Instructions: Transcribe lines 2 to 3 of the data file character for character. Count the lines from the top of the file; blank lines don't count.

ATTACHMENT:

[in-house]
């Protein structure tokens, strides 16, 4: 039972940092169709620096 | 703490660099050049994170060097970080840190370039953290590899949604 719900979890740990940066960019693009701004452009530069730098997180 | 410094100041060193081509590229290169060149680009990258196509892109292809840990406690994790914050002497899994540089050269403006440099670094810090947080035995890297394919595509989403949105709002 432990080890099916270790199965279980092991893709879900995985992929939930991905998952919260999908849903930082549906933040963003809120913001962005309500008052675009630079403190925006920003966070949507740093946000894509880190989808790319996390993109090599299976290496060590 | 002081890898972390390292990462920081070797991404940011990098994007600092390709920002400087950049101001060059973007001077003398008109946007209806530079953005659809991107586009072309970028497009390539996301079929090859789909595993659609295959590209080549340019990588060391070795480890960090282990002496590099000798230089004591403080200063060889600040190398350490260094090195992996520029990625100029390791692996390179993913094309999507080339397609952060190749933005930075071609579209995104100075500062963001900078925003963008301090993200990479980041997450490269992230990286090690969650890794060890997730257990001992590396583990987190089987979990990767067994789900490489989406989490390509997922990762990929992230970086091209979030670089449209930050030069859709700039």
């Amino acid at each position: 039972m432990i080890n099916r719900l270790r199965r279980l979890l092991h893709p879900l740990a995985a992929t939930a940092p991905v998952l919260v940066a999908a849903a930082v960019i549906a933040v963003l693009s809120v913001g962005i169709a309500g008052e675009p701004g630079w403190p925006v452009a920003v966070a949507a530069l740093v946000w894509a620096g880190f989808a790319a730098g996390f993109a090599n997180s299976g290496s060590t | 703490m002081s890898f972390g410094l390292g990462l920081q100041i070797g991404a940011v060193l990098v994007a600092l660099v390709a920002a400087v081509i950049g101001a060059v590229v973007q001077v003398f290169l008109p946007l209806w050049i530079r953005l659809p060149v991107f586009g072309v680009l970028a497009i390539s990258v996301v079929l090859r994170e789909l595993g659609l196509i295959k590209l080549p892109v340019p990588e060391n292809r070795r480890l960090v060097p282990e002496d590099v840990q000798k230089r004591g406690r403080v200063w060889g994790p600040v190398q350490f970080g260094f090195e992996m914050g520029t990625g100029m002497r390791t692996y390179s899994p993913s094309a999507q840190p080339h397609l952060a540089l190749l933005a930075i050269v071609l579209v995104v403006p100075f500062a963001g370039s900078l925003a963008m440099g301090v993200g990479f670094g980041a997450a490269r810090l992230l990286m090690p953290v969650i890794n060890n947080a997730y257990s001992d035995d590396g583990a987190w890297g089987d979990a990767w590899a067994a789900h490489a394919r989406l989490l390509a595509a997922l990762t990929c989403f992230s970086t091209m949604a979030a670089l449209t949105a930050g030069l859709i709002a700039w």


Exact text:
């Protein structure tokens, strides 16, 4: 039972940092169709620096 | 703490660099050049994170060097970080840190370039953290590899949604 719900979890740990940066960019693009701004452009530069730098997180 | 410094100041060193081509590229290169060149680009990258196509892109292809840990406690994790914050002497899994540089050269403006440099670094810090947080035995890297394919595509989403949105709002 432990080890099916270790199965279980092991893709879900995985992929939930991905998952919260999908849903930082549906933040963003809120913001962005309500008052675009630079403190925006920003966070949507740093946000894509880190989808790319996390993109090599299976290496060590 | 002081890898972390390292990462920081070797991404940011990098994007600092390709920002400087950049101001060059973007001077003398008109946007209806530079953005659809991107586009072309970028497009390539996301079929090859789909595993659609295959590209080549340019990588060391070795480890960090282990002496590099000798230089004591403080200063060889600040190398350490260094090195992996520029990625100029390791692996390179993913094309999507080339397609952060190749933005930075071609579209995104100075500062963001900078925003963008301090993200990479980041997450490269992230990286090690969650890794060890997730257990001992590396583990987190089987979990990767067994789900490489989406989490390509997922990762990929992230970086091209979030670089449209930050030069859709700039």
């Amino acid at each position: 039972m432990i080890n099916r719900l270790r199965r279980l979890l092991h893709p879900l740990a995985a992929t939930a940092p991905v998952l919260v940066a999908a849903a930082v960019i549906a933040v963003l693009s809120v913001g962005i169709a309500g008052e675009p701004g630079w403190p925006v452009a920003v966070a949507a530069l740093v946000w894509a620096g880190f989808a790319a730098g996390f993109a090599n997180s299976g290496s060590t | 703490m002081s890898f972390g410094l390292g990462l920081q100041i070797g991404a940011v060193l990098v994007a600092l660099v390709a920002a400087v081509i950049g101001a060059v590229v973007q001077v003398f290169l008109p946007l209806w050049i530079r953005l659809p060149v991107f586009g072309v680009l970028a497009i390539s990258v996301v079929l090859r994170e789909l595993g659609l196509i295959k590209l080549p892109v340019p990588e060391n292809r070795r480890l960090v060097p282990e002496d590099v840990q000798k230089r004591g406690r403080v200063w060889g994790p600040v190398q350490f970080g260094f090195e992996m914050g520029t990625g100029m002497r390791t692996y390179s899994p993913s094309a999507q840190p080339h397609l952060a540089l190749l933005a930075i050269v071609l579209v995104v403006p100075f500062a963001g370039s900078l925003a963008m440099g301090v993200g990479f670094g980041a997450a490269r810090l992230l990286m090690p953290v969650i890794n060890n947080a997730y257990s001992d035995d590396g583990a987190w890297g089987d979990a990767w590899a067994a789900h490489a394919r989406l989490l390509a595509a997922l990762t990929c989403f992230s970086t091209m949604a979030a670089l449209t949105a930050g030069l859709i709002a700039w």